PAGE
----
China threatens to sideline U.S. automakers in booming EV tech
The U.S. auto industry risks becoming an isolated technical backwater while China surges into the global lead in a technology its government has targeted as a key to leadership for the 21st Century.
China accounted for 60 percent of global electric vehicle sales and production at around 876,000 last year, when just 361,307 EVs were sold in the United States.
China’s lead is only likely to grow, thanks to a range of financial incentives and regulations that encourage buyers to choose EVs.
The investments to build new EVs that GM and Ford just announced — $300 million for GM, $900 million for Ford — are a drop in the bucket compared with the investment likely headed to China. GM and Ford each promised to add production of a single EV at a metro Detroit plant, but their Chinese plants are likely to build a couple of dozen different EVs to meet soaring demand there.
GM and Ford's EV plans aren't likely to have a major effect on the U.S.-China balance of trade. As they usually do, the companies plan to build most of the EVs close to where they sell them. Add the image benefits of being seen to build EVs in U.S. plants, and it's a safe bet most EVs the companies sell in the U.S. will be built here for the foreseeable future.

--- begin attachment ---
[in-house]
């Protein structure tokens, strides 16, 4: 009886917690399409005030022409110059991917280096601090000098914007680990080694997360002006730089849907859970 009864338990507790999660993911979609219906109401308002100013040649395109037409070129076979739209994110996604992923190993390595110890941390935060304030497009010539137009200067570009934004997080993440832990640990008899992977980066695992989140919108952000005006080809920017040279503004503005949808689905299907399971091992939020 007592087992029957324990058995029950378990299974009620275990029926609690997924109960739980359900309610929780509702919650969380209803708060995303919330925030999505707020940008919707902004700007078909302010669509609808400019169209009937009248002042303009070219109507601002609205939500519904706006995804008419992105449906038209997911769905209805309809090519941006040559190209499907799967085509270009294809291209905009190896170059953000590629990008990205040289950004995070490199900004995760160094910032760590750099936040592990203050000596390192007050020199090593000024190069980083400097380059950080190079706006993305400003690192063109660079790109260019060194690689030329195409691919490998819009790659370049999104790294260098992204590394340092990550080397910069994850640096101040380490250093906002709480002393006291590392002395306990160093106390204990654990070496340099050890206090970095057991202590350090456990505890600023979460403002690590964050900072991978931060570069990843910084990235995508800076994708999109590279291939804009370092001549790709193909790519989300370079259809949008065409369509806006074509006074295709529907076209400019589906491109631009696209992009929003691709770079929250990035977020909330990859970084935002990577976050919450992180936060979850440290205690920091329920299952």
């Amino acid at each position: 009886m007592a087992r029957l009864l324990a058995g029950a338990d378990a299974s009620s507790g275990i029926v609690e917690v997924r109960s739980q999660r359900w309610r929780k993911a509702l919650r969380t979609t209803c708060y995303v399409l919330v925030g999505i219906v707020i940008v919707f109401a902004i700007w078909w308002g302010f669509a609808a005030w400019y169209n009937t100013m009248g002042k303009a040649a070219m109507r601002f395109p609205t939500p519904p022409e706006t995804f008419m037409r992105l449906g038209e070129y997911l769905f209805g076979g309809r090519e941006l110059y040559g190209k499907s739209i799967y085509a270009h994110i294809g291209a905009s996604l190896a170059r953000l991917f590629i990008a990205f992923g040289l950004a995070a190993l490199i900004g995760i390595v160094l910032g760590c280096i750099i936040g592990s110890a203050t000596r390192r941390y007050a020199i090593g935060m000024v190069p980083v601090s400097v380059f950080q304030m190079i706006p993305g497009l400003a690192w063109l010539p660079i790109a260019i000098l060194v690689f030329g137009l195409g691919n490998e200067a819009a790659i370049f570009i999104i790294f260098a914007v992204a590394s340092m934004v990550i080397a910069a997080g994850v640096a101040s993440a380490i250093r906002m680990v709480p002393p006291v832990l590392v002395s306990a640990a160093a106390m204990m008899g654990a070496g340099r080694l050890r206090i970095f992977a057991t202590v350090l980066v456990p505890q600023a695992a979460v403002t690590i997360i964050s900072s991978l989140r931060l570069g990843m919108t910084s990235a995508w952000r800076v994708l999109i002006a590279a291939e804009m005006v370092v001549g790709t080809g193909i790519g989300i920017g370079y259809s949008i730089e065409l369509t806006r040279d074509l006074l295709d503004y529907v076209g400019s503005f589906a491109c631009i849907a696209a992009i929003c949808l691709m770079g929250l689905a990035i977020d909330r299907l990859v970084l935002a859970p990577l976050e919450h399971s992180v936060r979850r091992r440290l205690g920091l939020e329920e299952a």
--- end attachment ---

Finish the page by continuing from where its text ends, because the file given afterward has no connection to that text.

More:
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At the same time, the Trump administration wants to eliminate federal tax credits for U.S. drivers who buy EVs. The administration also wants to undo emissions standards that encourage automakers to sell EVs in the United States. On top of that, it has threatened to sue California to end emission standards that make EVs popular there and in nine states that share its regulations.
China encourages EVs many ways:
- You can’t buy a car without a $12,000 permit in Shanghai, a car-filled megacity of 21 million. Shanghai waives the fee for EVs.
- The central government and other localities offer incentives that can hit $10,000 to $15,000.
- China has 330,000 public charging points, compared with 67,500 in the U.S., according to an MIT study. The countries have roughly the same land area.
- Cities are racing to go 100 percent EV. Shenzhen, a city of 12.5 million, has a 100 percent electric fleet of 16,000 buses and is switching its 22,000 taxis to EVs. The resort island of Hainan plans to eliminate fossil fuel vehicles by 2030.
China's EV goal: World leadership